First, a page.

In order to do so, we need to identify the causes of family holiness, lest we be arbitrary about the effects we should be looking for or prioritizing. One might, after all, skew in this or that direction because one is not holding oneself responsible to the root causes. It’s like defining man as risible, tool-using, linguistic, social, and religious, without saying that he is rational, which is the root of all of these things.
The teaching of the authentic Magisterium is of great help to us, because it shows again and again the primacy of prayer, the sacramental life, and the Holy Eucharist for the holiness of all Christians, whether single, married, religious, or clergy.
The liturgy is the summit toward which the activity of the Church is directed; at the same time it is the font from which all her power flows. . . . [T]he renewal in the Eucharist of the covenant between the Lord and man draws the faithful into the compelling love of Christ and sets them on fire. From the liturgy, therefore, and especially from the Eucharist, as from a font, grace is poured forth upon us; and the sanctification of men in Christ and the glorification of God, to which all other activities of the Church are directed as toward their end, is achieved in the most efficacious possible way. (Vatican II, Sacrosanctum Concilium 10)
Participating in the Eucharistic sacrifice, the source and culmination of the whole Christian life, they [the faithful] offer the Divine Victim to God, and offer themselves along with It… (Vatican II, Lumen Gentium 11)Confirming this doctrine by their lives, all of the saints prioritize prayer over action, the interior life over the exterior apostolate, the Holy Eucharist over any other work of devotion or charity. In this respect they are simply taking their cue from Our Lord: “Abide in me, and I in you. As the branch cannot bear fruit of itself, unless it abide in the vine, so neither can you, unless you abide in me. I am the vine: you the branches: he that abideth in me, and I in him, the same beareth much fruit: for without me you can do nothing” (John 15:4-5). In an age preoccupied with activism, engagement, and “results,” there is no truth as frequently neglected or even denied as this one, for which the perfect remedy was (and still is) Dom Chautard’s book The Soul of the Apostolate.
It comes as no surprise, therefore, that the Magisterium stresses the intimate bond between the sacrament of holy matrimony, the sacred liturgy, the Most Blessed Sacrament, and a holy family:
The sacrament of marriage is the specific source and original means of sanctification for Christian married couples and families … The gift of Jesus Christ is not exhausted in the actual celebration of the sacrament of marriage, but rather accompanies the married couple throughout their lives. … Just as husbands and wives receive from the sacrament the gift and responsibility of translating into daily living the sanctification bestowed on them, so the same sacrament confers on them the grace and moral obligation of transforming their whole lives into a “spiritual sacrifice.” (John Paul II, Familiaris Consortio 56).
“Fairest love” is learned above all in prayer. Prayer, in fact, always brings with it, to use an expression of Saint Paul, a type of interior hiddenness with Christ in God; “your life is hid with Christ in God” (Col 3:3). (John Paul II, Letter to Families 20).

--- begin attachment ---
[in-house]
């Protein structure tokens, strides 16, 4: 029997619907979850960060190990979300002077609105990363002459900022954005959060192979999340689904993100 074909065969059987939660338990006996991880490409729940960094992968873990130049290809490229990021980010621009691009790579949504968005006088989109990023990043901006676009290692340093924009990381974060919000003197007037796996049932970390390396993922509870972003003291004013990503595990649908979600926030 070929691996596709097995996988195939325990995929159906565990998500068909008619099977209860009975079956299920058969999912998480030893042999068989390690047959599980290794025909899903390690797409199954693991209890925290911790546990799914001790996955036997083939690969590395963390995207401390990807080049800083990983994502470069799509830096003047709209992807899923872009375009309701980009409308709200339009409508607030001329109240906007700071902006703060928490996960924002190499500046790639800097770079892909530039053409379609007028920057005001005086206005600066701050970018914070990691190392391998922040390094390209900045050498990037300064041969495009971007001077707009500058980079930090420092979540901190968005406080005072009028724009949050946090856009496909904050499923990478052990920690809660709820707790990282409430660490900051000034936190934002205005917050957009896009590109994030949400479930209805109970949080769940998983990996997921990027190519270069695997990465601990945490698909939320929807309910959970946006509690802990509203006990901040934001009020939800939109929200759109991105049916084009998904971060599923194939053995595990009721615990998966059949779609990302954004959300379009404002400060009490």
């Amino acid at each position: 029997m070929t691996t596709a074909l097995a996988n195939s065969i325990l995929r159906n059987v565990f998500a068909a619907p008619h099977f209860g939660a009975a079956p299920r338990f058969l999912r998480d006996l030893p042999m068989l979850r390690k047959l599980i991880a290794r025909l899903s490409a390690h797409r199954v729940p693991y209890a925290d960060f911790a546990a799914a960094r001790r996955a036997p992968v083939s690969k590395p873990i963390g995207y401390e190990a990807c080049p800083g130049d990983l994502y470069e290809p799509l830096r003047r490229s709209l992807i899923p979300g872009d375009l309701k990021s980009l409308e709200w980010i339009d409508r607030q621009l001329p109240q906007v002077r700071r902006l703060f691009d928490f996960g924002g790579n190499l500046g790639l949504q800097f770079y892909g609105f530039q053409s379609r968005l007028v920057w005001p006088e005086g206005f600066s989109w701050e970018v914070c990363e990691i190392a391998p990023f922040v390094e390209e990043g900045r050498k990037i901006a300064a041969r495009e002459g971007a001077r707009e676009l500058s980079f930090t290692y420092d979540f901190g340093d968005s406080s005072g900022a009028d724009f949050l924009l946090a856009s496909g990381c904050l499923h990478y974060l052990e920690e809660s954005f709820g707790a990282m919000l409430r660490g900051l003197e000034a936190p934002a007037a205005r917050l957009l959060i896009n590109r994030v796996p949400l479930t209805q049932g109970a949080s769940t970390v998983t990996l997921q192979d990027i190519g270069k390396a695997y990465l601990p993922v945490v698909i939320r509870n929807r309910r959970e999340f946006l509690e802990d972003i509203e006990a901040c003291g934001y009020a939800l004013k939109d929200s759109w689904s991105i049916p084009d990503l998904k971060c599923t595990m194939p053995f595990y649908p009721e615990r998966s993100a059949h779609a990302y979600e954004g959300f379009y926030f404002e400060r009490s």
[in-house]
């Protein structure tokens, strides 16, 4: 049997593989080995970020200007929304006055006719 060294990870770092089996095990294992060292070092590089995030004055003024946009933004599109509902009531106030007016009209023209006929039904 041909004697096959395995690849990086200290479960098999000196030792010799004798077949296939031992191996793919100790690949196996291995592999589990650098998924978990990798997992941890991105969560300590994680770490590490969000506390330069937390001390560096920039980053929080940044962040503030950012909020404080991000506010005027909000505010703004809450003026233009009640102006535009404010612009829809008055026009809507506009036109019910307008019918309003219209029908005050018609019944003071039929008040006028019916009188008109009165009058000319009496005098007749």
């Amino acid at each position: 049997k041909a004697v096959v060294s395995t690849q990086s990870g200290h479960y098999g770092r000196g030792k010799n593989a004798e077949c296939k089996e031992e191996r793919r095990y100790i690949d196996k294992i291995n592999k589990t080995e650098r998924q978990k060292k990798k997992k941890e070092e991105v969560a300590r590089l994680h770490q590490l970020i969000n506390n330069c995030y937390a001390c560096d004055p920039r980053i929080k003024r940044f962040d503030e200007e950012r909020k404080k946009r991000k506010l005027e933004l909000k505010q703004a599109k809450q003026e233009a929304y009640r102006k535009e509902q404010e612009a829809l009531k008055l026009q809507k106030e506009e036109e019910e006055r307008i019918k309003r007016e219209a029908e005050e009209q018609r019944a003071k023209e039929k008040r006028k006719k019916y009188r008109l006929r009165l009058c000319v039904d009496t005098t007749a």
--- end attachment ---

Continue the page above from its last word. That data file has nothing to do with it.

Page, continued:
Christian marriage, like the other sacraments, “whose purpose is to sanctify the people, to build up the body of Christ, and finally, to give worship to God,” is in itself a liturgical action glorifying God in Jesus Christ and in the Church” (John Paul II, Familiaris Consortio 56).
The Eucharist inexhaustibly strengthens the indissoluble unity and love of every Christian marriage. By the power of the sacrament, the marriage bond is intrinsically linked to the eucharistic unity of Christ the Bridegroom and his Bride, the Church (cf. Eph 5:31-32). The mutual consent that the husband and wife exchange in Christ, which establishes them as a community of life and love, also has a Eucharistic dimension. Indeed, in the theology of Saint Paul, conjugal love is a sacramental sign of Christ’s love for his Church, a love culminating in the Cross, the expression of his “marriage” with humanity and at the same time the origin and heart of the Eucharist. (Benedict XVI, Sacramentum Caritatis 27)This “community of life and love” extends outwards in works of charity (including the spiritual and corporal works of mercy), beginning with one's own children and radiating to one's parish, town, and larger society, according to the proper order of charity. Yet everything we do as Christians flows from and leads back to the sacrifice of Our Lord Jesus Christ, of which the Holy Mass is the supernatural re-presentation, and of which the Holy Eucharist is the supreme sign and mystical reality. We are pilgrims who live from and for the Bread of Life, until we gaze upon His divine and human face in the beatific vision.
We are entering into dark times, when fidelity to the integral teaching of Scripture, the witness of Tradition, and the fullness of the Church’s Magisterium will be met with increasing incomprehension, incredulity, mockery, ostracism, penalties, and eventually outright persecution. We must do our utmost not to lose sight of these authoritative guideposts, by which we can confidently walk, with God’s grace, along the path of holiness — as men and women, as husbands and wives, as parents and children, as priests and religious. Nor can we accept any substitutes, dilutions, or subterfuges. Christ and His Church have spoken clearly about who we are and what we are to do, if we would remain in the truth of Christ, and live the truth in love.